Vice President Biden continued making inane statements as the Mad Hatter of the House, in concert with the Senate's Harry the Despised, spindled, folded, and mutilated the Constitution to force passage of the president's signature legislation, ObamaCare.  The people were outraged at this naked power grab, especially following the government take over of the auto and banking industries.  Stung by this rebuke, the administration began lashing out at those dissenting.  His followers denigrated tax and spend protesters with a vulgar sexual reference.  Obama personally attacked the banking and financial industries in hopes of shifting the public ire.

Meanwhile, his administration repeatedly demonstrated incompetence when it came to national security.  The right was outraged at the Ft Hood murders and Janet 'Ineedanap' declaring “the system works” as the actions ordinary people foiled attempts to blow up a plane over Detroit, and car bomb the heart of Times Square.  Even Obama's political base grew more and more disenchanted with his failure to deliver on campaign promises regarding the wars in Iraq and Afghanistan, closing Guantanamo, “don't ask, don't tell” and a host of other leftist hot button issues.  Obama's popularity and approval ratings fell faster than the nation's employment figures.

Baghdad Bobby Gibbs did his best to gloss over and ignore questions about the thirty some odd days it took Obama to respond on the Deepwater Horizon disaster.  Obama finally came forward himself to answer questions, making every effort to sound convincing in his assertion that he was really on top of the situation.  The news conference ended with a terse non-response to a question about the growing Sestak bribery scandal.

As each news cycle brings more questions of competence, the Obama administration exhibits an ever growing siege mentality.  No longer admired as “the one we have been waiting for”, Obama's fragile ego is shattering under the pressures of a job well above his pay-grade.  He is becoming almost Nixonian with the constant attacks on those he perceives as wronging him.  It is a disturbing revelation about his personality as he retrenches deeper behind those Rose Garden walls.   The most transparent and open administration in history has closed the shutters, and the White House seems to more closely resemble the Führerbunker.  This cannot bode well for our nation.

Dennis P. O'Neil

May 20, 2010

Deliverance on the Potomac

The Obama ship of state is floundering, thanks to Arizona and it's recently enacted anti-illegal alien law.  The Arizona legislature wrote the law to help protect the citizens and legal residents of Arizona.  The law was also a plea to the Federal government for action in stemming the invasion of illegals crossing our borders.  However, instead of a shot across the bow of the Obama administration, it seems Arizona's action was a direct hit at the waterline of the SS Turddodger.  

The crew panicked.  Firing blindly at Arizona while never having read SB1070(as amended), they rushed before cameras of an ever compliant media to denounce the law.  From Captain O himself on down, they implied that all law enforcement officers in Arizona were unrepentant racists, with stout lynching ropes in the trunks of their patrol cars, on the hunt for people with brown skin and accents.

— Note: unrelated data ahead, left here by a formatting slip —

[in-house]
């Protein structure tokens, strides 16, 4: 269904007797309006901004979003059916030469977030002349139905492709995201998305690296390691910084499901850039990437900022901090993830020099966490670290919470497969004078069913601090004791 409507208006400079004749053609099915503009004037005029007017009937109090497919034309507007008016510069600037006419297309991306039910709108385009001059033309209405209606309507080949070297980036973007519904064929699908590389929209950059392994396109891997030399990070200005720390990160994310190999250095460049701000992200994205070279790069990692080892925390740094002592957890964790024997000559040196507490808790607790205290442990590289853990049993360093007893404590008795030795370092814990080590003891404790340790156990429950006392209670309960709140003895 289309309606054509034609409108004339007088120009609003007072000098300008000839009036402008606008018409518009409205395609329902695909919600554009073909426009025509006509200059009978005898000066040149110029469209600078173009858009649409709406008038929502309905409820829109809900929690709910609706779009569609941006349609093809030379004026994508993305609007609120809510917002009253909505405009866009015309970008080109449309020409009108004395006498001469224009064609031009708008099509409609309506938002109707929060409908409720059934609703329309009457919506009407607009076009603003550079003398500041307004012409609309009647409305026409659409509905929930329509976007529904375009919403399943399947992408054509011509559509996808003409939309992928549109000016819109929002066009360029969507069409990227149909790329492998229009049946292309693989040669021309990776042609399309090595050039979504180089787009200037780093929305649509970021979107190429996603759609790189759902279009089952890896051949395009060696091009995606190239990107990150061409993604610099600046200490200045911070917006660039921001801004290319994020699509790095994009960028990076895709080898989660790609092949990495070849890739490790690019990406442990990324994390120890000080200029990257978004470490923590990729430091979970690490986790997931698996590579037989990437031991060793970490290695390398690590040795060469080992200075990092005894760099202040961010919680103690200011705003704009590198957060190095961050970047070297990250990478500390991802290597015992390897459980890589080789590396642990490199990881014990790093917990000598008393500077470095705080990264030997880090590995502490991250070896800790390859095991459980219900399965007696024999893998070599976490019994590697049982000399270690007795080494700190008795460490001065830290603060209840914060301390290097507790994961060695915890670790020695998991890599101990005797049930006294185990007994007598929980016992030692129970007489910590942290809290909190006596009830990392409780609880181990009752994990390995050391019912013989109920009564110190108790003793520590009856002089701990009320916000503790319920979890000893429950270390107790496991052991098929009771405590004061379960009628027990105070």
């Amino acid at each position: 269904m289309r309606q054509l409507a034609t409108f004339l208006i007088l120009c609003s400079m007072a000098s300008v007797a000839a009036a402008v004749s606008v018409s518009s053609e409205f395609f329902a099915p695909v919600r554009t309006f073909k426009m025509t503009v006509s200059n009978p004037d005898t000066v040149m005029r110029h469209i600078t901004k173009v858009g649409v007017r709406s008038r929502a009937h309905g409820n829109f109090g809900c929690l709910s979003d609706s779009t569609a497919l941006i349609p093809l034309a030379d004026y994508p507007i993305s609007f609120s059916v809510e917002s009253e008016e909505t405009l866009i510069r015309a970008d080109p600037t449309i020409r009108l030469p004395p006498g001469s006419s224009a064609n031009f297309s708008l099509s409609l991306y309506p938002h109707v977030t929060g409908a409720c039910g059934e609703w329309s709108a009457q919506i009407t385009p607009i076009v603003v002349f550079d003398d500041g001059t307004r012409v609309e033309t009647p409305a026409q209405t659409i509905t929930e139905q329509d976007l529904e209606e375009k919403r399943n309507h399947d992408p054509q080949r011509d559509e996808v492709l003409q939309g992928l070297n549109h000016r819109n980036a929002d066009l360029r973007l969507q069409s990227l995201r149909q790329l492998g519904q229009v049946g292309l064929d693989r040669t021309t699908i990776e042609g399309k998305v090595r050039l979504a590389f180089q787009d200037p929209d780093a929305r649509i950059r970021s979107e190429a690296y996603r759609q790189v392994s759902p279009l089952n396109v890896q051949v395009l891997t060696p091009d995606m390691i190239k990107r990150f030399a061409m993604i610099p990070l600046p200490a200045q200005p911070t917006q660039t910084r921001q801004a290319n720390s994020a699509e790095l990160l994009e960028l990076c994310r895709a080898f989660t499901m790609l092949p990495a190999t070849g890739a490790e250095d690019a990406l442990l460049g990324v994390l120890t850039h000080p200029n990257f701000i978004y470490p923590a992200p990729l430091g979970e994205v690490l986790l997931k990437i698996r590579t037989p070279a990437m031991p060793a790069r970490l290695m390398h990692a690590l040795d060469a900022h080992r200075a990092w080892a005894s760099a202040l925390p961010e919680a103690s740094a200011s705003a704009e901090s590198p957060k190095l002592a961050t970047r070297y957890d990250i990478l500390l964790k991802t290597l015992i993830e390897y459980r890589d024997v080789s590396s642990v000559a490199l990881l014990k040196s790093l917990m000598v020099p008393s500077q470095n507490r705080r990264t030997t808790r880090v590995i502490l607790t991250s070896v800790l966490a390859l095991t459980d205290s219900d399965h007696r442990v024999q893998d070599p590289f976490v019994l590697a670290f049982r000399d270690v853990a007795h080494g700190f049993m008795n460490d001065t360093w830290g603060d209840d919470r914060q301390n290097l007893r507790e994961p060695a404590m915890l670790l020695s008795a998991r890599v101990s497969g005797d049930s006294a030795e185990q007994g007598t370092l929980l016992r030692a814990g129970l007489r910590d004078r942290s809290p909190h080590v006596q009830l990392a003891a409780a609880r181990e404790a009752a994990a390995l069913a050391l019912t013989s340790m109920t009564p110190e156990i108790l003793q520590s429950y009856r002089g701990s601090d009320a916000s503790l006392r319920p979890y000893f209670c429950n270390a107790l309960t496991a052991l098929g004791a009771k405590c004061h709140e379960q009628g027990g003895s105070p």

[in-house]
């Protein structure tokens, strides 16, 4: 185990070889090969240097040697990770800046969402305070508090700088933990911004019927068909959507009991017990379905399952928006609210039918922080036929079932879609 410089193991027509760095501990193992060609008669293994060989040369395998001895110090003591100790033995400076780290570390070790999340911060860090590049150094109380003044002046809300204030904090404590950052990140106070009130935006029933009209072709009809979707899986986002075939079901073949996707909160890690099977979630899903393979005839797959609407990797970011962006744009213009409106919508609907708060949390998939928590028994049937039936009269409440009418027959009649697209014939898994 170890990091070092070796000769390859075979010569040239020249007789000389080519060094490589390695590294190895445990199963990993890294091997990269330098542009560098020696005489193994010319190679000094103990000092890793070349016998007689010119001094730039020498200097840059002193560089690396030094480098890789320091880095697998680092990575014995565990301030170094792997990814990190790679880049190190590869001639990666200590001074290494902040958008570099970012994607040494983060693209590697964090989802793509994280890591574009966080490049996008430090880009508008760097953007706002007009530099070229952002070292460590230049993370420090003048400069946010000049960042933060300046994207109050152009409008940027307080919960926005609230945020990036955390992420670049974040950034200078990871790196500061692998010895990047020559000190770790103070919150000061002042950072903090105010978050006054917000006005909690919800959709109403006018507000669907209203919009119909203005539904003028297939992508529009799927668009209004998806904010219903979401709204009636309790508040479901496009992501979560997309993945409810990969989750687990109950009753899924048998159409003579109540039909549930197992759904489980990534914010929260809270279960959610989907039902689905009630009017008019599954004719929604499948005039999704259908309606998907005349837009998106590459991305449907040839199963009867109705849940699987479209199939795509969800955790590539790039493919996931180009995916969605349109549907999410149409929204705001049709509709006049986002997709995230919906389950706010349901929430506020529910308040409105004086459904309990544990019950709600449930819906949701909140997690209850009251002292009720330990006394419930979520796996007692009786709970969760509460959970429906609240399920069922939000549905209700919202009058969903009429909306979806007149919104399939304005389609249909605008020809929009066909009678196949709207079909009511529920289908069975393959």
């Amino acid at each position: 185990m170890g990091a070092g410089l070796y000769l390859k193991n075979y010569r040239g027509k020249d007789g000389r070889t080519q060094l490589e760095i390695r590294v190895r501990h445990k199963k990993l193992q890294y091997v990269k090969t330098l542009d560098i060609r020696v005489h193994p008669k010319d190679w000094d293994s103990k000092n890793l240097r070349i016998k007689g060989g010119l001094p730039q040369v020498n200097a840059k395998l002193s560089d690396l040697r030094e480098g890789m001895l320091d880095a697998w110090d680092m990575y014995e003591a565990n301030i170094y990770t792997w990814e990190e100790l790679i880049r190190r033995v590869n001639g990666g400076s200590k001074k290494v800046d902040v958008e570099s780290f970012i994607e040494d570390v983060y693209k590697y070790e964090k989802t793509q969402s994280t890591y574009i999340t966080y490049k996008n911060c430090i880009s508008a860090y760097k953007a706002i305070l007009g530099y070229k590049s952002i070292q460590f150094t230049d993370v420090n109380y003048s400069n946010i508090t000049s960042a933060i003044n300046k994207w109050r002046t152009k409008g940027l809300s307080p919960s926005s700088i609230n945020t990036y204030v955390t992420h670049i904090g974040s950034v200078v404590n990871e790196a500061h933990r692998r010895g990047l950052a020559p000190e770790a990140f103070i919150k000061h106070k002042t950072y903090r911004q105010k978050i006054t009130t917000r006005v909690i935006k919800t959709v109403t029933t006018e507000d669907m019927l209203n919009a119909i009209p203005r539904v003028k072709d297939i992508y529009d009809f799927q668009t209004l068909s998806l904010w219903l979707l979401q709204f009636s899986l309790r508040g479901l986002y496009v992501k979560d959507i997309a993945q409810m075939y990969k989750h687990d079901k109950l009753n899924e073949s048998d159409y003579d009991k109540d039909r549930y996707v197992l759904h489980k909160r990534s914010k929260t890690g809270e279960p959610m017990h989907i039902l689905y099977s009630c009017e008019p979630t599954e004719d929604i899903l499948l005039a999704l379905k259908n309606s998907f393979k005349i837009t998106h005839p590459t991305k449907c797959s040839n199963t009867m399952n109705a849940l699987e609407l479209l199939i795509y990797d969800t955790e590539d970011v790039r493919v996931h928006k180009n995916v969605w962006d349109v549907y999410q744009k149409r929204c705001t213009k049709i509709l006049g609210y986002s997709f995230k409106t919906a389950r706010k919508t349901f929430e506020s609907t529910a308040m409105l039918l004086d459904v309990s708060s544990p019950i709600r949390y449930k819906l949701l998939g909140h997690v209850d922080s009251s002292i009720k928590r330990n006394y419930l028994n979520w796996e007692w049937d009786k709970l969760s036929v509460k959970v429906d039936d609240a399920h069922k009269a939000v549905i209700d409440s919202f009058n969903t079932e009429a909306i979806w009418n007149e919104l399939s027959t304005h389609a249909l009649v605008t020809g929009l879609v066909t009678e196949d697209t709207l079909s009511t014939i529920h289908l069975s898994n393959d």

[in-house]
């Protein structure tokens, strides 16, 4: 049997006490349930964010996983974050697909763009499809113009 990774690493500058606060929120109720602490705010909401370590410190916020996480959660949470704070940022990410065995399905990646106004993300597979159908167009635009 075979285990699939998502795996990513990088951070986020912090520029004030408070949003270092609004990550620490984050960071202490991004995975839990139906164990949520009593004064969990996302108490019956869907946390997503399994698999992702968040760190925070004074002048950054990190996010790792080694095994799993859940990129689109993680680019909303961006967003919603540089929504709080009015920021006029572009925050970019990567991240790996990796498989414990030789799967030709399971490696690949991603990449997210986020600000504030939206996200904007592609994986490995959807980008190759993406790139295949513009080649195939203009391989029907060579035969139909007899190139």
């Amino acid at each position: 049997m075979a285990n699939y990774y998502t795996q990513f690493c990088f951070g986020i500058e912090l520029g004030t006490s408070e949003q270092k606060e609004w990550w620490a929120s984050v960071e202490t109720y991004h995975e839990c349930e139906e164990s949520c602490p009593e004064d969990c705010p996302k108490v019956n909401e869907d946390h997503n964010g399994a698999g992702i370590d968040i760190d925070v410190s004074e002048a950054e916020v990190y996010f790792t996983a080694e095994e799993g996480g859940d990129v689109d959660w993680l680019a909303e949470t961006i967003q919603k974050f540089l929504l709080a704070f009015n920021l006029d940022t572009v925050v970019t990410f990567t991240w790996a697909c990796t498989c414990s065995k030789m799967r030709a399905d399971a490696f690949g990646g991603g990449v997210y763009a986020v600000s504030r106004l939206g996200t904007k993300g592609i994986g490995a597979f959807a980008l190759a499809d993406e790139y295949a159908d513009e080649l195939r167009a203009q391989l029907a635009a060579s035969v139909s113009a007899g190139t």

Instead of support and positive action to secure America's borders, all that is coming out of Foggy Bottom is a squealing that would make Ned Beatty proud.   The only thing missing is the banjo music.

Dennis P. O'Neil

May 13, 2010

OK, Let's Rock

National reaction to the Arizona anti-illegal immigration law by open borders advocates is getting out of hand.  Several communities and organizations have called for boycotts – economic blackmail – hoping to force Arizona to repeal the law.

Leading the list of usual suspects are La Raza, NAACP, the Service Employees International Union (SEIU), Louis Farrakhan, and poverty pimp Al Sharpton.  Now, the Los Angeles City Council has jumped in the same cesspool as the cities of West Hollywood, San Francisco, Oakland, CA and Boston with their vote to bar Los Angeles from doing business with Arizona.

The left-leaning old media was all atwitter over the Council's action, initially touting a potential $52 million hit to Arizona's economy, as indicated by a CBS report:
The proposal could affect investments and contracts worth as much as $52 million, including contracts for airport, harbor and trucking services, according to a report from the city's chief legislative analyst.
However, any actual impact would be substantially less according to Councilwoman Janice Hahn.
Hahn, who co-authored the resolution, said it would be impractical to cancel most of those deals and only about $7 million to $8 million in city contracts probably would be affected.
"US Airways is based in Arizona and they certainly fly in and out (of Los Angeles)" and it would hardly be feasible to end those flights, Hahn said before the council vote.
“Hardly feasible” is new speak for against Federal law. Nice dodge on Hahn's part, but the kicker is what other areas this misguided resolution will not force to participate in the boycott.
Hahn said the Los Angeles boycott also won't affect the city's Department of Water and Power, which has wind farm and nuclear energy contracts in Arizona.
That's because the largest nuclear power plant in the free world, Palo Verde, sits just 45 miles west of Phoenix, and supplies a large portion of the electricity keeping those in the dark about immigration from actually living in the dark.  Southern California also draws large amounts of water from Arizona's share of the Colorado River.  If Los Angeles truly wants to make a statement, let them unplug their giant extension cord from Palo Verde and pull their sippy straw out of the Colorado River.